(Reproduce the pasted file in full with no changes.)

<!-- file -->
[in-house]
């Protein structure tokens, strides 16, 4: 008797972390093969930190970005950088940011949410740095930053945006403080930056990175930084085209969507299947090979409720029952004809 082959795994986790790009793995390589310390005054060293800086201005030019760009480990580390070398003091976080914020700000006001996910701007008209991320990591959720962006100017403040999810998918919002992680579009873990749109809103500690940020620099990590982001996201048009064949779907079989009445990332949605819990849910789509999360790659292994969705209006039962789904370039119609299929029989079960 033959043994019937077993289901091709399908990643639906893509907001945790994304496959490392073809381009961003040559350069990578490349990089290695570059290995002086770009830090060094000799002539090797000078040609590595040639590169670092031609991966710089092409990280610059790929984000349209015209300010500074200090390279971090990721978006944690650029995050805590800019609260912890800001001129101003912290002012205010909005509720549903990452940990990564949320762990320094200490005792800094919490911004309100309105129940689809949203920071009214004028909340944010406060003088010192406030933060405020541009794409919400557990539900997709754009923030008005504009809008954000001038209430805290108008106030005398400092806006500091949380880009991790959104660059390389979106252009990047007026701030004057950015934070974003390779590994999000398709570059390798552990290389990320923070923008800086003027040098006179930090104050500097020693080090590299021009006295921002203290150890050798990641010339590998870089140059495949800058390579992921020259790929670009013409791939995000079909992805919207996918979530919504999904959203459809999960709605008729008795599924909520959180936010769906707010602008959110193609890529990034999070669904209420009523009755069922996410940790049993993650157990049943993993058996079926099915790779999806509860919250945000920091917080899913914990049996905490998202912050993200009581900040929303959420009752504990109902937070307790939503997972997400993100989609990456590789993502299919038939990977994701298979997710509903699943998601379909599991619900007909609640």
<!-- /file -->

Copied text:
[in-house]
């Protein structure tokens, strides 16, 4: 008797972390093969930190970005950088940011949410740095930053945006403080930056990175930084085209969507299947090979409720029952004809 082959795994986790790009793995390589310390005054060293800086201005030019760009480990580390070398003091976080914020700000006001996910701007008209991320990591959720962006100017403040999810998918919002992680579009873990749109809103500690940020620099990590982001996201048009064949779907079989009445990332949605819990849910789509999360790659292994969705209006039962789904370039119609299929029989079960 033959043994019937077993289901091709399908990643639906893509907001945790994304496959490392073809381009961003040559350069990578490349990089290695570059290995002086770009830090060094000799002539090797000078040609590595040639590169670092031609991966710089092409990280610059790929984000349209015209300010500074200090390279971090990721978006944690650029995050805590800019609260912890800001001129101003912290002012205010909005509720549903990452940990990564949320762990320094200490005792800094919490911004309100309105129940689809949203920071009214004028909340944010406060003088010192406030933060405020541009794409919400557990539900997709754009923030008005504009809008954000001038209430805290108008106030005398400092806006500091949380880009991790959104660059390389979106252009990047007026701030004057950015934070974003390779590994999000398709570059390798552990290389990320923070923008800086003027040098006179930090104050500097020693080090590299021009006295921002203290150890050798990641010339590998870089140059495949800058390579992921020259790929670009013409791939995000079909992805919207996918979530919504999904959203459809999960709605008729008795599924909520959180936010769906707010602008959110193609890529990034999070669904209420009523009755069922996410940790049993993650157990049943993993058996079926099915790779999806509860919250945000920091917080899913914990049996905490998202912050993200009581900040929303959420009752504990109902937070307790939503997972997400993100989609990456590789993502299919038939990977994701298979997710509903699943998601379909599991619900007909609640």